Multimode Arduino Matrix Clock, Word Clock, Thermometer, and Random Word Generator controlled by various motions.
This time I will describe to you a way to make an interesting clock on an 8x8 Led matrix, that does not contain any buttons and is adjusted by different movements. This is another one of my collection of unusual clocks, which you can view on my clocks playlist. By the way, I made this clock many years ago on a homemade matrix of 64 yellow 5mm LEDs, and you can watch it at the given link.
Unlike then, this time the clock is made on a ready-made matrix, and I will also describe to you in detail the way of making it, together with the schematic diagrams, and the code.
Otherwise, this beautiful clock is the work of Mark Wilson on whose site you can view the original project.
The device is relatively simple to build and consists of several components:
- Arduino Nano Microcontroller
- 8x8 LED matrix with a common anode
- DS3231 Realtime clock module
- ADXL335 Accelerometer module
- LDR resistor
- i 74HC595 shift register IC
The project is very old and dates back to 2012, so the code needs to be compiled with Arduino IDE version 1.0.6 or older to compile without errors. The Matrix Clock folder contains all the required libraries, so no additional installations are required. Otherwise, in the "PINS" tab, a connecting diagram is presented, which contains a small error in the markings of the cathodes and anodes of the diodes in the matrix. In any case, I recommend that you use the schematic diagrams that I have presented below, and one is if you use a ready-made 8x8 matrix with a common anode, and the other is with a DIY matrix. Just to mention that the common anode and common cathode single color matrices are actually hardware identical, just the rows and columns are swapped. Also, in the original project was used an IMU sensor of the AM3X type , but since this module is no longer produced, I used the ADXL335 sensor module.
Now in order for the device to function normally, it should be in the IMU.cpp tab in the line:
return Voltage/VoltsPerG*100.0; -> to replace the value 100.0 with 150.0
The IMU sensor module should be placed exactly in that position as you see in the pictures. Now let's see how the device works in reality. This clock has several display modes that can be changed by rotating the case for 90 degrees. When switching on, the current time appears and the hour is represented in the middle with a 5×7 font, and the minutes are represented on the edges, with a resolution of 5 minutes (more precisely, the distance between two diodes is 5 minutes).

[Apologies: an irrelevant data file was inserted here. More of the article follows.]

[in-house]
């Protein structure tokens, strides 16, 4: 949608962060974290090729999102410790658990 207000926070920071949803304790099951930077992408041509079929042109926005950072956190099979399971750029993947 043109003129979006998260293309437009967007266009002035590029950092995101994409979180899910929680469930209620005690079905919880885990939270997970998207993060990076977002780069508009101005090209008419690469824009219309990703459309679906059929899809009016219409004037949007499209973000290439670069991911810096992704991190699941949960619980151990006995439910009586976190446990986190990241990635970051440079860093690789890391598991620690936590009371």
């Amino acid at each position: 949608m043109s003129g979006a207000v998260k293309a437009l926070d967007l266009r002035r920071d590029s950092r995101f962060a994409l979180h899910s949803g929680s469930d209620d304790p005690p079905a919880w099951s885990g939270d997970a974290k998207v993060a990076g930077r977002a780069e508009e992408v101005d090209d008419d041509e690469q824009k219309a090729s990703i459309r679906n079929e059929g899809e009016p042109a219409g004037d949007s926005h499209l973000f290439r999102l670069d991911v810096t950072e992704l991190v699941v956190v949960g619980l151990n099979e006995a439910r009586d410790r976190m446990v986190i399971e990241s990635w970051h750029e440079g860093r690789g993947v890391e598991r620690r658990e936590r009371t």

Now if we rotate it to the left by 90 degrees, it shows the current room temperature in degrees Celsius
One more time to the left by 90 degrees and we enter a mode where the time is written in words.
And with the next rotation, we get the so-called Matrix screen effect.
Finally, by rotating again to the original position, the current time is presented again
Next I will describe the setting of this clock.
- To get the Random Pseudo Words effect, we go in the following order:
Face up -> upside down
- For setting the hours the order is:
Up -> Left -> down -->> right = setted
- For setting minutes:
Repeat Up -> Left -> Down -- >> right = setted
In a similar way, we can change the sensitivity of the LDR resistor, as well as the brightness of the display.
And finally a short conclusion. Although the project is more than 10 years old, the idea of replacing mechanical buttons with an IMU sensor is excellent. Nowadays, it is possible to make such a clock with njs2812 matrix, which would be extremely simple to make, cheap, but also the possibility of many color effects. I'm suggesting this as an idea for a DIYer who is more adept at programming than I am.